Bank of Ireland shareholders were waking this morning to find their holding has been considerably diluted after the Government increased its stake to 16pc.
Analysts have said that the prospect of a majority State ownership of Ireland's oldest bank is now much closer.
The last-minute move by Finance Minister Brian Lenihan, to take €250m worth of its ordinary shares in lieu of a cash payment, comes as a further blow to investors.
Shareholders at the bank's EGM in May last year expressed their anger and disappointment at the bank's performance.
One angry shareholder threw an egg at chairman Dermot Gleeson shortly after the meeting started.
The European Commission has banned Bank of Ireland and Allied Irish Banks (AIB) from paying dividends on shares and interest payments on some debt while it investigates their restructuring plans.
But as a payment was due on Monday, the EU said that the payment may be made in ordinary shares.
Last week, the National Treasury Management Agency (NTMA) chief executive, John Corrigan, advised the Public Accounts Committee that cash was "preferable" to shares and that it was better to be "patient".
However, the Department of Finance have decided to press ahead and accept a 15.7pc ordinary shareholding from Monday.
"This ensures that taxpayers are remunerated in a timely fashion for their investment in the bank," Mr Lenihan said in a statement.
"In his discussions with the bank the minister will ensure that the taxpayer is appropriately remunerated for any investment in the bank and issues in relation to coupon payments and preference shares will be determined in the context of the Bank of Ireland restructuring plan."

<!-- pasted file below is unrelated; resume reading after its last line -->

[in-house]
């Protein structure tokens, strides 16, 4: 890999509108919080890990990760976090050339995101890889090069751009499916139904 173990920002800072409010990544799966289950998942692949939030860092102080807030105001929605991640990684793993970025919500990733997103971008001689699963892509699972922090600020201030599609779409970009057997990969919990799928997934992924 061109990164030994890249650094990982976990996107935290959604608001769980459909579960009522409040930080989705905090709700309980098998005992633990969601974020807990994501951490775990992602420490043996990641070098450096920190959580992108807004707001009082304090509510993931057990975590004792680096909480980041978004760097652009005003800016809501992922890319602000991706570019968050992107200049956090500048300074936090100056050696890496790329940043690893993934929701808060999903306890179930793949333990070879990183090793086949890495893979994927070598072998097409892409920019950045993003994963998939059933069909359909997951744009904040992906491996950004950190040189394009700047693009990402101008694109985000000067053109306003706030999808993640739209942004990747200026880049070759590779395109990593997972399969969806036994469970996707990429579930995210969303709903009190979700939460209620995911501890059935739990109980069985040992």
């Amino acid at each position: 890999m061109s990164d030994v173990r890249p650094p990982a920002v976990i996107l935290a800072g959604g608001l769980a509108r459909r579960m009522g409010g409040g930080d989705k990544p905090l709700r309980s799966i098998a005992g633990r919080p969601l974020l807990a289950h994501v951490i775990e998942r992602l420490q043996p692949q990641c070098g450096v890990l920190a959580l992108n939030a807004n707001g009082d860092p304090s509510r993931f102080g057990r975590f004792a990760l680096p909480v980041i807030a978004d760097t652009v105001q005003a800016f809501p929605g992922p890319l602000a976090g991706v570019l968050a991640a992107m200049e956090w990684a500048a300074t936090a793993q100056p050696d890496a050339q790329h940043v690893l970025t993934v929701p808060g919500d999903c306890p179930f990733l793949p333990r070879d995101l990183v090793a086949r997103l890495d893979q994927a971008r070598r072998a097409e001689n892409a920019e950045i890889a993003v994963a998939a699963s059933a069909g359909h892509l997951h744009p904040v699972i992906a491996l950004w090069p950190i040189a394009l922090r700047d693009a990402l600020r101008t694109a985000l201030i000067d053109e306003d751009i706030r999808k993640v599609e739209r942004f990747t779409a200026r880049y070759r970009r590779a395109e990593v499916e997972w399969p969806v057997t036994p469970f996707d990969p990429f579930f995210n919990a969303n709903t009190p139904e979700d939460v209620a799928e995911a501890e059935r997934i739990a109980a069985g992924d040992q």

It is the first time the State has taken direct shares in the country's banks -- before now it took €3.5bn in preference shares.
Under the bank's own rules, the shares had to be paid over regardless of the NTMA's position. When this fresh batch of shares is added to the warrants giving it the right to purchase up to 25pc of the shares, it gives the State an effective 40pc stake in the Bank of Ireland.
The Bank of Ireland issued a statement which said that it was "actively exploring a range of options" on funding and that it wanted the State's investment to be at a level that would facilitate "possible access to private capital sources".
The bank's shares have tumbled by 93pc over three years from €18.65 to trading at €1.26 by close of the Iseq on Friday.
Meanwhile, former Defence Minister Willie O'Dea has contradicted Taoiseach Brian Cowen's account of his resignation and admitted that the Green Party forced his departure.
Mr Cowen said that there was no pressure from the coalition partners for Mr O'Dea to step down and that he had stepped down of his own accord.
However, it has now been claimed that the Greens threatened to withdraw from the Government if Mr O'Dea's resignation hadn't been tendered. "I decided to resign after speaking to the Taoiseach and it became clear that the Green Party would no longer support the Government if I were to stay in the Government," said Mr O'Dea.